SHIRT BLOWOUT II!

Posted in Quick Hits on August 19th, 2017 by Ed

All the Clurb shirts are gone! Same deal now with the remaining Everything is Terrible All the Time shirts and None of This is OK shirts. I have a handful of Men's Small in each. That is the only available size. $10 until they're gone!


Sizes



CLURB BLOWOUT!

Posted in Quick Hits on August 18th, 2017 by Ed

Having the odds and ends of the Clurb Shirt second print run sitting around my room for most of the year, I've decided to do a super blowout $10 offer until the remaining shirts (about 15 total) are gone. Now's a great chance to grab one of these Hot Stunts for next to nothing!

Only some sizes are available. Women's sizes smaller than XL are sold out, and the popular Men's XL size is also gone. Everything else has at least one shirt available.


Sizes



TREAT. YO. SELF.

BALBO'S THEME

Posted in Rants on August 17th, 2017 by Ed

I was waiting to see which one they would pick.

With Confederate monuments being taken down all around the South, northern cities are on the sidelines watching. There are no Confederate monuments here for obvious reasons. But since pulling down statues is obviously very Hot right now, I knew someone would pore over the list of Chicago monuments until we found one to pull down so we can be part of the fun too.

Don't get me wrong, I don't mean that a monument must be Confederate to be inappropriate. Plenty of monuments celebrating American military victories in Indian conflicts, for example, are prime candidates for removal. Columbus statues too. But it certainly feels like a bit of a reach for Chicago aldermen and activists to target a really obscure monument dedicated to Italo Balbo.

Yeah.

Balbo is a very minor figure in the history of aviation. When aviation was a subject of intense public fascination in the 1920s, Balbo was briefly a recognized figure in the US When Chicago hosted the World's Fair in 1933, almost every nation on the planet left the city with some kind of gift (a convenient way to avoid having to ship home part of its exhibition). Italy, which was of course led by Mussolini at the time, left a 2000 year-old Roman column atop a small pedestal, a combination historical artifact and monument. It was named after Balbo, probably because he was one of the few Italian "celebrities" known in the US at the time who was not on the outs with the Italian regime.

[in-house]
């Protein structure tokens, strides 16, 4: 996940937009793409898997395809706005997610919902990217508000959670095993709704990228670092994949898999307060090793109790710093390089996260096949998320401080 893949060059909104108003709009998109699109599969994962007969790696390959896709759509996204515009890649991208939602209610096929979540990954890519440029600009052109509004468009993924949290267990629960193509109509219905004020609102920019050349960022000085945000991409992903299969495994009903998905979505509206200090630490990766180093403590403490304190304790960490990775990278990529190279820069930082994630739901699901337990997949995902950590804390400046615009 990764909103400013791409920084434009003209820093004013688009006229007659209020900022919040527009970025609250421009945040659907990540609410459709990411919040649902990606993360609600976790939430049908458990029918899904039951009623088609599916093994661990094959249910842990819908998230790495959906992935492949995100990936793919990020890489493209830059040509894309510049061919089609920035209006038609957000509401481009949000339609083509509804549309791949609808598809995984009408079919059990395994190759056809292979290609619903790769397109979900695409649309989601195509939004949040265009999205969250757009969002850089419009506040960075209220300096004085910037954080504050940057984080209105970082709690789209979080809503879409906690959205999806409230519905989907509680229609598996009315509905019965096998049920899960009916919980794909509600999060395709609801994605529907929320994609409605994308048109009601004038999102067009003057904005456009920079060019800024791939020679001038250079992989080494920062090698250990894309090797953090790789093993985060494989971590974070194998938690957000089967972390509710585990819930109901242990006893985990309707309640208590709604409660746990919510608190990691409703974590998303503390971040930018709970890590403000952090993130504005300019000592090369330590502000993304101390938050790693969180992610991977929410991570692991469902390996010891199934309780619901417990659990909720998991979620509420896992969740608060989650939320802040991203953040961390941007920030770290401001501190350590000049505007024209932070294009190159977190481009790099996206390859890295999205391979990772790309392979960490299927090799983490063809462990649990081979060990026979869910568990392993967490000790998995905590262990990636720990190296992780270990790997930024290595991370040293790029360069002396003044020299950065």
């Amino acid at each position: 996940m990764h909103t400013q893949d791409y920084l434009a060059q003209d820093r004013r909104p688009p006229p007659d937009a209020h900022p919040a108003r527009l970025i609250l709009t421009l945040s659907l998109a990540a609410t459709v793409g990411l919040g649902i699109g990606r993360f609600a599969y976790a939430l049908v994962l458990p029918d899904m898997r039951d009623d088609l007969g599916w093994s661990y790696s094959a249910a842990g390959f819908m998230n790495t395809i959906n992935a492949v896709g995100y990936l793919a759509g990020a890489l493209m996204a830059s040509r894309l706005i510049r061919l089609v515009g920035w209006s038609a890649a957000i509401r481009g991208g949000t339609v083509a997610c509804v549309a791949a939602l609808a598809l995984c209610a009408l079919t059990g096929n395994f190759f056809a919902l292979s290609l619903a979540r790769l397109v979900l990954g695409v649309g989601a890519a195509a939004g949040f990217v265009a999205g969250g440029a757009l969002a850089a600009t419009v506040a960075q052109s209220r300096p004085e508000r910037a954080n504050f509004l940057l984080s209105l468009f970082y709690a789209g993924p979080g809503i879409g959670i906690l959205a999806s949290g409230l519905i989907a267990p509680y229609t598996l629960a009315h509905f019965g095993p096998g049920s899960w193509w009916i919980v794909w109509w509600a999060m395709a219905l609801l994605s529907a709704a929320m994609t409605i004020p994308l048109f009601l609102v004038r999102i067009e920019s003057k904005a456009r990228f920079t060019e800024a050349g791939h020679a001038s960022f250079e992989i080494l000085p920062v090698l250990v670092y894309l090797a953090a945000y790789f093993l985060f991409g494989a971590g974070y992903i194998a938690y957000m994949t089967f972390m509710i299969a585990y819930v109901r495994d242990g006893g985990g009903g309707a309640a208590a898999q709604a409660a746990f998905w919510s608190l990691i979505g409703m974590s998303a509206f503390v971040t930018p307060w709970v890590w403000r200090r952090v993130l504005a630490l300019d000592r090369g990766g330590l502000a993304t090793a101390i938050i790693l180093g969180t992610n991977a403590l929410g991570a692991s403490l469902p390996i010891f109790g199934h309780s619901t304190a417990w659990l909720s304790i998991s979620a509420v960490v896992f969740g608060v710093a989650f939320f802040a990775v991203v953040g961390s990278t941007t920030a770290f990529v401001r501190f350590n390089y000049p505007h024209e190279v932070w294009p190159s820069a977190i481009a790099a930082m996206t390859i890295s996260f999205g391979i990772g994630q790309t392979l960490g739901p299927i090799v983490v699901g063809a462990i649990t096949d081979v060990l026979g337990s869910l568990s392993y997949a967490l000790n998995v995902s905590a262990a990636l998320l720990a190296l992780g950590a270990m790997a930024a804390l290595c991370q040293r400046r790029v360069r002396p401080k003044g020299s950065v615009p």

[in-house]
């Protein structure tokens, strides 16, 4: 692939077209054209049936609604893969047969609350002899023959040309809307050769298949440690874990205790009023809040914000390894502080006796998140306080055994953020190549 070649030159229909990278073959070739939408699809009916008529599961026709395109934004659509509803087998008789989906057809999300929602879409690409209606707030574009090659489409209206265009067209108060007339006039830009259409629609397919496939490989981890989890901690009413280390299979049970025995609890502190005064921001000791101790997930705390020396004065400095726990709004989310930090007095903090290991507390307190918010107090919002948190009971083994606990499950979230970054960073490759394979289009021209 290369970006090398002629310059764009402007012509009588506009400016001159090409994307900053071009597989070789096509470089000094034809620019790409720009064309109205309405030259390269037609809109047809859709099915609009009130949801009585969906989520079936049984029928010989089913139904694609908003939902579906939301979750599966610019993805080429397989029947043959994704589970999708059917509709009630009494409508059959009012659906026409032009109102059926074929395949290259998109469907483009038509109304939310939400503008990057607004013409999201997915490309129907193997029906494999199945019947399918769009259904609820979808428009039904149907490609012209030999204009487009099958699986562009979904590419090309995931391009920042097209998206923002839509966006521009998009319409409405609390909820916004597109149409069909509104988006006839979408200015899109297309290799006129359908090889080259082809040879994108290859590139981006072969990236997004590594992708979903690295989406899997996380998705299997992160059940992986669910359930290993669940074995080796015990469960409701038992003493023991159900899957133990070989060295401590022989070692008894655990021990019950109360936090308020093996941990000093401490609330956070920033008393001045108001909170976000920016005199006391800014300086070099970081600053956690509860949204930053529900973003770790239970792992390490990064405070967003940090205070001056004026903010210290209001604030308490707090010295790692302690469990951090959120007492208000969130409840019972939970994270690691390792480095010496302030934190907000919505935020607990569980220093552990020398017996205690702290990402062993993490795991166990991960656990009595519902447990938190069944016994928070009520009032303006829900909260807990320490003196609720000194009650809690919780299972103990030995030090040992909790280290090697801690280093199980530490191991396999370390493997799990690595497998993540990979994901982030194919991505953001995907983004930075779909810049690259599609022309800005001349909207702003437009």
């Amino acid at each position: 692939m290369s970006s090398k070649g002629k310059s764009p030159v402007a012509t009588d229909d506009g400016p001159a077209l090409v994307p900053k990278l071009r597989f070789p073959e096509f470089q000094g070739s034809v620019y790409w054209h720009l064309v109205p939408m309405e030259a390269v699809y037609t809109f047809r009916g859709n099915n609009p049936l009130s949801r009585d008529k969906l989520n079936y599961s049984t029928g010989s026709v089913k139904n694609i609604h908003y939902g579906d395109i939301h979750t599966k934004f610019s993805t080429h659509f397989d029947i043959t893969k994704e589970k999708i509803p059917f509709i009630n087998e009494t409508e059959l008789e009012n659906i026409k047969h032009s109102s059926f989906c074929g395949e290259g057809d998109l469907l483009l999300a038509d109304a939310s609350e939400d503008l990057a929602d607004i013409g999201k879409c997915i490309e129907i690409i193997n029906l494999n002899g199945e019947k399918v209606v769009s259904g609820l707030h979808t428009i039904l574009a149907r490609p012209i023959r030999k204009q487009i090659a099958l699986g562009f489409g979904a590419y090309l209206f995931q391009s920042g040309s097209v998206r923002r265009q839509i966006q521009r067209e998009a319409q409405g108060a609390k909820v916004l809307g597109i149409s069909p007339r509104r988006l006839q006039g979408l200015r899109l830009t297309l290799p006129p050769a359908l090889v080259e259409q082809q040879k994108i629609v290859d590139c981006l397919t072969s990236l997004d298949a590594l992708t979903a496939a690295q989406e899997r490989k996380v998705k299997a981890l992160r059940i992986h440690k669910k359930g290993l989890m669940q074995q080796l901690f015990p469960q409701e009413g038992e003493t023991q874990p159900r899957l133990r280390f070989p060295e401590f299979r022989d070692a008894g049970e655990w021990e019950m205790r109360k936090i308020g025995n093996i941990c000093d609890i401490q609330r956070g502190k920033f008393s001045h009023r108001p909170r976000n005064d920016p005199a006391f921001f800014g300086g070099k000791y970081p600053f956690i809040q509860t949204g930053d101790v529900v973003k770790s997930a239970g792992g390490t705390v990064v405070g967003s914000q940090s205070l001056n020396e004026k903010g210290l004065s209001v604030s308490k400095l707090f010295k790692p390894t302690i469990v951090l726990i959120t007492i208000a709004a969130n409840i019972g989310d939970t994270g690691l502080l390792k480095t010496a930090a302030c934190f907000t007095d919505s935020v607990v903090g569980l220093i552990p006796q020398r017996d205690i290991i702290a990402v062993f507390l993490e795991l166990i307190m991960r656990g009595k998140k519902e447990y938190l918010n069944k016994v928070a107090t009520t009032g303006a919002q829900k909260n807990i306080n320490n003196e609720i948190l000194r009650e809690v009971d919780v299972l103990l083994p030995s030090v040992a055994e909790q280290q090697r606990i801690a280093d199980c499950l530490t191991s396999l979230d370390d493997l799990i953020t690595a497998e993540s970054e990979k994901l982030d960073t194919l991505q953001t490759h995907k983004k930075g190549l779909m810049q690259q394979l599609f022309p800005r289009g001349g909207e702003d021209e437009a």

It's just a gift. "Thanks for the World's Fair hosting, brah." The city did nothing special to acquire or install it. It didn't ask for it or sponsor it. And most importantly, I'm pretty goddamn sure that literally no one has walked past it and thought "Oh my god why is that offensive monstrosity here." 99% of this city couldn't even tell you who Mussolini or Balbo are.

I have a feeling the monument will end up coming down, which honestly is fine with me as long as the 2000 year-old artifact is not destroyed as part of the process. Go ahead and put it in a museum. Fine. It does feel an awful lot like this is a solution in search of a problem, though. Balbo Drive being renamed makes sense, only because changing the name of streets to honor different people happens all the time. The street has no connection of any kind to Balbo, so it might as well or might as well not be named for him. The monument, though, was a gift from a country and until now it has entirely avoided any kind of notoriety.

If it makes people feel better it should be removed. The odd part about this is that for 80 years it hasn't made anyone feel anything, and suddenly it's a beacon radiating offense and the support of fascism. Confederate monuments exalt a very specific part of American history that is deeply horrible for a large part of the population. I suppose if America received a gift from Hitler it would have been taken down by now, and an argument can be made that Mussolini should be treated similarly. That's why ultimately I don't care if this comes down or is moved. It doesn't feel like a general community push for change, though, since it's only coming up now. It feels a lot like trying to hop on board with a trend that we as a city aren't really involved with. If this monument is actually offending people with its presence, why didn't we pull it down ten years ago? Go ahead and do it, but let's not kid ourselves about the motive and the timing.

PRESIDENT TARTUFFE

Posted in Rants on August 16th, 2017 by Ed